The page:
3. High-Level Fusion (Late Fusion):
This is similar to the mid-level method, except that we implement detection as well as tracking algorithms for each individual sensor, and then fuse the results. The problem, however, would be that if the tracking for one sensor has some errors, then the entire fusion may get affected.
Sensor fusion can also be of different types. Competitive sensor fusion consists of having multiple types of sensors generating data about the same object to ensure consistency. Complementary sensor-fusion will use two sensors to paint an extended picture, something that neither of the sensors could manage individually. Coordinated fusion will improve the quality of the data. For example, taking two different perspectives of a 2D object to generate a 3D view of the same object.
Variation in the approach of sensor fusion
Since there are a number of sensors that work in different ways, there is no single solution to sensor fusion. If a LiDAR and radar sensor have to be fused, then the mid-level sensor-fusion approach can be used.
This consists of fusing the objects and then taking decisions.
In this approach, a Kalman filter can be used. This consists of a “predict-and-update” method, where based on the current measurement and the last prediction, the predictive model gets updated to provide a better result in the next iteration.
An easier understanding of this is shown in the following image.
The issue with the radar-LiDAR sensor is that the radar sensor provides non-linear data, while LiDAR data is linear in nature. Hence, the non-linear data from the radar sensor has to be linearized before it can be fused with the LiDAR data, and the model then gets updated accordingly.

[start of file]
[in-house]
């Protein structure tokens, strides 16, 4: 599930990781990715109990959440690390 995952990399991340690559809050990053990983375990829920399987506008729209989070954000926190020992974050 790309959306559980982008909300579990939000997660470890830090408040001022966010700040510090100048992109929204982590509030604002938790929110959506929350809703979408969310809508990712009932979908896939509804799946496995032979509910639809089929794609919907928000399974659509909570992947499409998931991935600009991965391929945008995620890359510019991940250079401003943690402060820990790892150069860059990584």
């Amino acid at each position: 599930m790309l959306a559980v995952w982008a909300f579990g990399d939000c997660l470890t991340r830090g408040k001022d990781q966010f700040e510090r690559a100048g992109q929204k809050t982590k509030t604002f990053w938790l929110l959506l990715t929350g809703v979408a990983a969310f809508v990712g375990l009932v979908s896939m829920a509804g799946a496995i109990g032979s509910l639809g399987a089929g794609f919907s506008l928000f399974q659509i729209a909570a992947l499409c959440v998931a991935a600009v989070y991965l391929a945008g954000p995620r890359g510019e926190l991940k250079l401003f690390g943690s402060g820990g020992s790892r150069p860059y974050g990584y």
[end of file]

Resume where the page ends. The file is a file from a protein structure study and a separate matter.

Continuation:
In order to linearize the radar data, an extended Kalman filter or unscented Kalman filter can be used.
Now, if a system needs the fusion of a camera and LiDAR sensor, then low-level (fusing raw data), as well as high-level (fusing objects and their positions) fusion, can be used. The results in both cases vary slightly. The low-level fusion consists of overlapping the data from both sensors and using the ROI (region of interest) matching approach. The 3D point cloud data of objects from the LiDAR sensor is projected on a 2D plane, while the images captured by the camera are used to detect the objects in front of the vehicle.
These two maps are then superimposed to check the common regions. These common regions signify the same object detected by two different sensors. For the high-level fusion, data first gets processed, and then 2D data from the camera undergoes conversion to 3D object detection. This data is then compared with the 3D object detection data from the LiDAR sensor, and the intersecting regions of the two sensors give the output (IOU matching).
Thus, the combination of sensors has a bearing on which approach of fusion needs to be used. Sensors play a massive role in providing the computer with an adequate amount of data to make the right decisions. Furthermore, sensor fusion also allows the computer to “have a second look” at the data and filter out the noise while improving accuracy.
Autonomous Vehicle Feature Development at Dorle Controls